[idols who inspire] why Arashi’s concert videos have Japanese subtitles

Why do Arashi’s concert discs (DVD/Bluray) have Japanese subtitles, instead of English, since obviously, majority of their fans are Japanese and therefore do not need it?

There’s actually an inspiring story behind it.

In 2013, Arashi hosted the annual 24 Hour TV charity show, their fourth time to do so.

Each year, they have their own segments (like missions) and in 2013, Jun chose to work with hearing-impaired kids. He was going to teach them to tap-dance to Yuzu’s Niji but how does he do that when they can’t hear, even the music that they are going to dance to?

 

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His main message was overcoming a wall of life.

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[I have previously posted about this 24 HRTV here.]

For his mission, Jun also needed to learn sign language so that when he meets the kids for the first time, he is able to impart his message, without the need for an interpreter.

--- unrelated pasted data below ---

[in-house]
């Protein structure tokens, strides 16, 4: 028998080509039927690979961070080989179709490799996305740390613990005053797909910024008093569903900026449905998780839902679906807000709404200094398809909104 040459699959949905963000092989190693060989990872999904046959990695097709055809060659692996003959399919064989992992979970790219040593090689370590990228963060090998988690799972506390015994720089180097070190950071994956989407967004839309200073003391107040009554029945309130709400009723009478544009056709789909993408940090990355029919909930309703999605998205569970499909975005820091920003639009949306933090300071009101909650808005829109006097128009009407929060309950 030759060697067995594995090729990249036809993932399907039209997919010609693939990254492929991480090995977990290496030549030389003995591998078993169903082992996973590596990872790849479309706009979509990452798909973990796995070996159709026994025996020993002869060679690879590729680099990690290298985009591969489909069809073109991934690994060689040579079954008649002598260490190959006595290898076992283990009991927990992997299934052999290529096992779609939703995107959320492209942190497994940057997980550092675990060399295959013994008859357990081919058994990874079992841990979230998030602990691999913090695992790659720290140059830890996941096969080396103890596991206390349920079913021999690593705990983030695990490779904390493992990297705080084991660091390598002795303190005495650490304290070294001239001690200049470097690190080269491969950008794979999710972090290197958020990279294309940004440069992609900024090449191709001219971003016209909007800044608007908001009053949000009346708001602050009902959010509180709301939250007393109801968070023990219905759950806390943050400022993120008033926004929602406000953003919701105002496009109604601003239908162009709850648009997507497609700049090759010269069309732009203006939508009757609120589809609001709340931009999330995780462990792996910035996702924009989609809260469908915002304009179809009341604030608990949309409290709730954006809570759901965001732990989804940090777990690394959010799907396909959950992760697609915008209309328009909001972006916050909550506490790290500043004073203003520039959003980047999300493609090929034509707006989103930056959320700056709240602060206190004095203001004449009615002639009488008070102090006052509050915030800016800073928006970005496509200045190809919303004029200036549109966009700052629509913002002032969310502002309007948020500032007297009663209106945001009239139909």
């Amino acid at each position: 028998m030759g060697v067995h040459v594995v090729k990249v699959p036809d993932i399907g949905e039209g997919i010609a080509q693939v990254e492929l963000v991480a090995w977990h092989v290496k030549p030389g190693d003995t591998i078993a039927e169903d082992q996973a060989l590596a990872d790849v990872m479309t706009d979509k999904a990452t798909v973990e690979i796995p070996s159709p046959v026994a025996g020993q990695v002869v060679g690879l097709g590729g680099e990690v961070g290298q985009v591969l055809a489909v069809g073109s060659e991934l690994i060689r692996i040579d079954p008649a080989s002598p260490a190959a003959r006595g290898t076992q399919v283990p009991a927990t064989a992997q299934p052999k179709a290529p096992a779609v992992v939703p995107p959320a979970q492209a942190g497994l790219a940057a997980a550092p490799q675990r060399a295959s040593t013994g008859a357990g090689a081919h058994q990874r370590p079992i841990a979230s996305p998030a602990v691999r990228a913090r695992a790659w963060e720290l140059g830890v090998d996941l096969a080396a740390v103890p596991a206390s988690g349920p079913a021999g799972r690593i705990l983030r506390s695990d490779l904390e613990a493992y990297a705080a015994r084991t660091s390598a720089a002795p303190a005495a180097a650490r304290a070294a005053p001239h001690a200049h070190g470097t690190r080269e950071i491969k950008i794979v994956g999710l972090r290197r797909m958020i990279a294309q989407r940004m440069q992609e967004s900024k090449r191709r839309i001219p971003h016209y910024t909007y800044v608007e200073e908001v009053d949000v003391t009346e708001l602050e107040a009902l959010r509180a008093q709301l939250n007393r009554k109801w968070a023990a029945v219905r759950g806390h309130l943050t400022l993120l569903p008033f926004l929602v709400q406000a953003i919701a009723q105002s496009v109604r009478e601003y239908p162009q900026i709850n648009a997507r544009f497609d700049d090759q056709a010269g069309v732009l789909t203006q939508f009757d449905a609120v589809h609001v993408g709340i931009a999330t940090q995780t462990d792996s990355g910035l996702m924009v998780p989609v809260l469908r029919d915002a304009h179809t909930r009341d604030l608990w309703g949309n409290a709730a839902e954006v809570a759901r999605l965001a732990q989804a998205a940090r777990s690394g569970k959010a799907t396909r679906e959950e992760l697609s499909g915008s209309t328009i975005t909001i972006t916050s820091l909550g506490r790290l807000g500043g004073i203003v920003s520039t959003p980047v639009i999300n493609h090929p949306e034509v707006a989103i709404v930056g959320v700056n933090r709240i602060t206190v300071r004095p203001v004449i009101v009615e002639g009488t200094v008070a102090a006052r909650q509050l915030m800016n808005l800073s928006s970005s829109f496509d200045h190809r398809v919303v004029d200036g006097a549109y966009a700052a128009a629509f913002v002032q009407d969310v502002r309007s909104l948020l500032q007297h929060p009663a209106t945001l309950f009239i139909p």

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The performance itself was very touching and roused the entire Budokan to their feet once it was over. It remains to be one of my favorite 24 HRTV appearance of Arashi.

 

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The backstage scene was also very touching as the children thanked J for the experience and he told them:

When you encounter difficulties in the future, think of what happened here today at the Budokan, that you were able to surpass.

It is also one of my proud moments as an Arashi fan, to see the artistes I have been supporting all these years touch people, not through their good looks or their talents, but through their heart.

The release of Arafes 2013 concert video the following year was delayed and fans attributed it to having to add subtitles because one of the children told J that it would be more fun if their concert videos have subtitles for people with hearing impairment like them.

 

Source: 6ixieme_storm @ Twitter (Thanks Arabella!)

Source: 6ixieme_storm @ Twitter (Arigatou Arabella!)

And since then, Arashi’s concert videos would always carry Japanese subtitles.

As an international fan, of course I wish they would have English subtitles.  But this nevertheless makes me proud whenever I remember the story on why they chose to add Japanese subtitles for their hearing-impaired fans. They don’t have to do it–let’s be honest, how many are there anyway?

But that’s the kind of fan service Arashi gives their fans.

[This post came about because I was asked why Arashi would have Japanese subtitles in their concert releases. Have you pre-ordered your Arashi Live Tour 2015 Japonism yet?]

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